An Open letter For Quvenzhané Wallis

An Open letter For Quvenzhané Wallis

In response to child actress Quvenzhane Wallis having to deal with adult ignorance and bullshit… wait- it’s kind of like the experience of her character in Beasts of the Southern Wild. Art imitating life, or life imitating art?

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Reflections on the P.O.C in the Oscars’ “Best Films”

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As I get ready for an Oscars-viewing party this afternoon, I do so in a different light than previous years. For the first time ever, I feel like I’m “in the loop” to what’s going on this evening. I have seen most of the films nominated for Best Film (I decided to skip out on Argo, and Dark Zero Thirty), and have opinions about who should and should not win. (In my opinion, Silver Linings Playbook– while a good movie—is the underdog of this evening’s celebration in all categories, and while I have mixed feelings about Django Unchained , which I will post in the coming days, I will not deny its power).

But, let me take a step back for a minute. My intention for participating in watching the supposed most prolific films of 2012 was not to necessarily get swept away in the entertainment. As I said in my response to “Best Film” contender, Beast of the Southern Wild, I’m curious about the ways that people of color get to participate in this prestigious ceremony. Who gets to be the storytellers in American film?

As I set out to watch each film nominated for “Best Film”- Lincoln (the victory film), Silver Linings Playbook (the light-hearted film), Beasts of the Southern Wild (the disturbing ‘fantasy’ film), Amour (the tearjerker film), Life of Pi (the adventure film) Les Miserables (the romantic film), and last, but far from the least, Django Unchained (the

American hero film)—I decided to take mental notes on the number of people of color I saw in each film, as well as how they get portrayed.

Anupam Kher and Chris Tucker represent the two P.O.C's in Silver Linings Playbook.
Anupam Kher and Chris Tucker represent the two P.O.C’s in Silver Linings Playbook.

In this game of P.O.C counting (which I’m actually quite good at, as I do it often), I found that aside from Amour, and Les Miserables, each film had at least one person of color who had a speaking part. In Silver Linings Playbook, we have a jolly, Indian therapist, Dr Cliff Patel (Anupam Kher), and a drug-using, mental patient, Danny (Chris Tucker), who adds just

enough of urban humor, to remind us why he’s there.

Irrfan Khan (L) and Suraj Sharma (R)  both play Pi Patel in Life of PI.
Irrfan Khan (L) and Suraj Sharma (R) both play Pi Patel in Life of PI.

Life of Pi– a film mostly taking place in the middle of the water, but begins in India—has Indian characters, most notably, the protagonist, Pi Patel, who is played by Suraj Sharma and Irrfan Khan. There are a group of Mexican men who save Pi in the end when his boat floats to Mexico, but they don’t have speaking parts. There are also two unnamed Japanese reporters who interview Pi in the end.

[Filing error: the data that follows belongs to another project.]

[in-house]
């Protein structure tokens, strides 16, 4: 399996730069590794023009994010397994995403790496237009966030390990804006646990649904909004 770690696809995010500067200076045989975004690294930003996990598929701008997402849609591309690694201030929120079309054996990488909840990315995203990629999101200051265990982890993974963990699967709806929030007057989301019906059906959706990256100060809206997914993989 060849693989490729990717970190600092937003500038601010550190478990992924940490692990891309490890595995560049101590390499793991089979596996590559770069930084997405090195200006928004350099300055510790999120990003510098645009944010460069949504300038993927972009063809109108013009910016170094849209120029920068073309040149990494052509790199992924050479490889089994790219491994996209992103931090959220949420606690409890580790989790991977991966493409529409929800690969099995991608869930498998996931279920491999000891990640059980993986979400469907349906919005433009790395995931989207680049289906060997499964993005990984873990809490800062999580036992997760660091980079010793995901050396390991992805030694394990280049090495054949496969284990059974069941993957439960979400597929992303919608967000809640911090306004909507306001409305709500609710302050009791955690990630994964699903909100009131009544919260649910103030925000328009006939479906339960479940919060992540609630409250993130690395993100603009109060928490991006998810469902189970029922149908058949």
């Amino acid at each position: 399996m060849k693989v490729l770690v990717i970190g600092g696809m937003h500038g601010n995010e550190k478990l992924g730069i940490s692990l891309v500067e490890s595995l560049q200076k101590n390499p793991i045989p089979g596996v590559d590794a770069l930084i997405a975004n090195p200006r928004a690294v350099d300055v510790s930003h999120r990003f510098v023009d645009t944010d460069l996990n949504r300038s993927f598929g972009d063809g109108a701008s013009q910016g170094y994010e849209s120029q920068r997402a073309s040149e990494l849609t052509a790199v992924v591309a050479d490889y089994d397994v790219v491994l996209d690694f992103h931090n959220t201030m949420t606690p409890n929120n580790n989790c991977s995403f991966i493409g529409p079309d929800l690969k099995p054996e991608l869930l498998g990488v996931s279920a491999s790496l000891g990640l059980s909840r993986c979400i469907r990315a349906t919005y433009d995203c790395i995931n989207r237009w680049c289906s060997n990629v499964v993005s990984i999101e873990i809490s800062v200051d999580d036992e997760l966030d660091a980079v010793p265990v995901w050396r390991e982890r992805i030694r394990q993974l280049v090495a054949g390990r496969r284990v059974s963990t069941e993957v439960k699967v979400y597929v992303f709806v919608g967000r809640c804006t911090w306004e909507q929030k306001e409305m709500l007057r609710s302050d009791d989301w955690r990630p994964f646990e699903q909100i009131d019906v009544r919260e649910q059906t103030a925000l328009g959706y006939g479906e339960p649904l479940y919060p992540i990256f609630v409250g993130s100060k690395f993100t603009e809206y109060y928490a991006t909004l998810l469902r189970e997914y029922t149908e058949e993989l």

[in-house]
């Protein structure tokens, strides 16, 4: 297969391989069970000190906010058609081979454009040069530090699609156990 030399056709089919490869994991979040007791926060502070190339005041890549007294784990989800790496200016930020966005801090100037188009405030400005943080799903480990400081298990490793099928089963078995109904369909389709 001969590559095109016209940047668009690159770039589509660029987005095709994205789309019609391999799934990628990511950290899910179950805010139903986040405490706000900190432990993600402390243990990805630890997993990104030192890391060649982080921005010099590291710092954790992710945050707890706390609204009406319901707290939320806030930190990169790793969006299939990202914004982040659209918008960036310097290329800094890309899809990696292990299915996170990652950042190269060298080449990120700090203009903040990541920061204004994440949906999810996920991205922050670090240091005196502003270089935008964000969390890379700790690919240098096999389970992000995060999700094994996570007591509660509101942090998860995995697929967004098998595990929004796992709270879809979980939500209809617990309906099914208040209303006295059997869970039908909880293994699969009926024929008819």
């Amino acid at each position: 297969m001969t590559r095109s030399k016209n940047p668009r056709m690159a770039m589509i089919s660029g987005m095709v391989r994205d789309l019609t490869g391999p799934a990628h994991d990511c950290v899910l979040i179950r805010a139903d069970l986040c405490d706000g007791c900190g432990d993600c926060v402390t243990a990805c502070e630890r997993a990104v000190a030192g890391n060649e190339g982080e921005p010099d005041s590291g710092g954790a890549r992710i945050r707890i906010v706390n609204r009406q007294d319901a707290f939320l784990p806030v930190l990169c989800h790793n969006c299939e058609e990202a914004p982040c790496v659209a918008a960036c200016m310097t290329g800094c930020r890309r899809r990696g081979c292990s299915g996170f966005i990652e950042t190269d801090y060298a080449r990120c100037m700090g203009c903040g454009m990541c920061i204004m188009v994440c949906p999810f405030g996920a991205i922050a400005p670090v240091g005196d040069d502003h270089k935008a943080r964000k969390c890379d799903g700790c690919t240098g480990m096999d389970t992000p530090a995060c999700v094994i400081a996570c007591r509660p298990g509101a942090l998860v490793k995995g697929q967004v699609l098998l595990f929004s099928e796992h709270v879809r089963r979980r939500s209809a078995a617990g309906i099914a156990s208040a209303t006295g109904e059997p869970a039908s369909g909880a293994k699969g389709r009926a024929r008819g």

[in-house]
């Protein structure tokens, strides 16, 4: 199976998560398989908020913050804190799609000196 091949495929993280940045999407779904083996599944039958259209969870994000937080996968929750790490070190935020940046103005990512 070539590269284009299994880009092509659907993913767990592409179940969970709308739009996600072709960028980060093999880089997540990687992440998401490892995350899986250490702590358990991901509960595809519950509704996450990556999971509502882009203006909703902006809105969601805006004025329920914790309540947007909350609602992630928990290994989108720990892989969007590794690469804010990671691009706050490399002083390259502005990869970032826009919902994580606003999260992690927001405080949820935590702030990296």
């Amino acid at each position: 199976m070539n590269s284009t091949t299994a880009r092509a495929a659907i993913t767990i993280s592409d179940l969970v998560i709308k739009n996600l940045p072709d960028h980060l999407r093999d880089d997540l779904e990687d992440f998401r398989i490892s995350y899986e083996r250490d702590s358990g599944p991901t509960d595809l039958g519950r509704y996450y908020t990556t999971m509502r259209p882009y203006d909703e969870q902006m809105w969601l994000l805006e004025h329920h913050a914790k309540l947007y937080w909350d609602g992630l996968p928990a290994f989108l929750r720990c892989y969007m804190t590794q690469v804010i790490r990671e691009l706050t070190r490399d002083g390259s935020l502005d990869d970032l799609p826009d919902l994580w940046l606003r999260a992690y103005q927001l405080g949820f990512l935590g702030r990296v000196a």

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Beasts of the Southern Wild’s main characters are Black. Hushpuppy (Quvenzhané Wallis) is a very poor, strong child who takes care of herself, because her father (Dwight Henry), is too angry, mean, and hooked on the bottle to properly raise her. Click here for my full review.

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I found it interesting that, this year, we have two films—Lincoln and Django Unchained—that take place during slavery. In Lincoln, Black characters are placed along the margins, as they watch the white men fight back and forth with rhetorics for their freedom. Even when we learn that the 13th Amendment has passed, the camera focuses on the white men celebrating their victory, while the Black characters in the balcony serve as extras. In Django, the hero is Django (Jamie Foxx), a bad-ass ex-slave turned bounty hunter, whose goal is to kill white masters, and save his wife (Kerry Washington). None of the black characters in these films addressing set during the times of slavery are nominated for an Oscar.

I find it  problematic that while there are so many background conversations about the rising Latino population, only two muted characters (Life of Pi) in all of these films appeared Latino. Life of Pi is also the only film that had Asian characters, and is the only film directed by a person of color (Ang Lee). None of the films are written by people of color.

So, as I put aside my Oscar “gown,” and get all dolled up for my friends’ Oscar-viewing party, I do so with the feeling that I know what’s going on, but my sentiments aren’t much different from what I thought they would be: people of color are very limited in films that are noted as “prolific.” With the exception of Life of Pi, P.O.C, are limited to stereotypical roles– the slave/ ex-slave, the funny-guy, the jolly person, the unparented child. And aside from Kerry Washington’s limiting role (Quvenzhané Wallis is a girl child), women of color are merely ghostly matters. But what worries me even more is that people of color aren’t the ones telling our stories. How would the roles of P.O.C look if we were the ones telling our story. If we aren’t the ones telling our stories, then how can we expect others to tell our stories responsibly?

WATCH Ava Duverney’s short film THE DOOR

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Put 10 minutes aside to watch  “The Door”– a beautiful short film by Ava DuVernay. Your welcome.

DuVernay– who, last Spring, was the first Black woman to win the Best Director Prize at Cannes for Middle of Nowhere— has teamed up with Miu Miu for their second short film series called “Women’s Tales.” Inspired by “the transformative power of female bonds,” as well as the power of fashion, DuVernay’s film showcases pain, healed by female love, and personal renewal. Dialogue is replaced by gentle, yet soulful melodies and lyrics, as music is the character moving this film forward. DuVernay’s attention to aesthetics, and detail leaves you breathless, as you create your own dialogue for each character.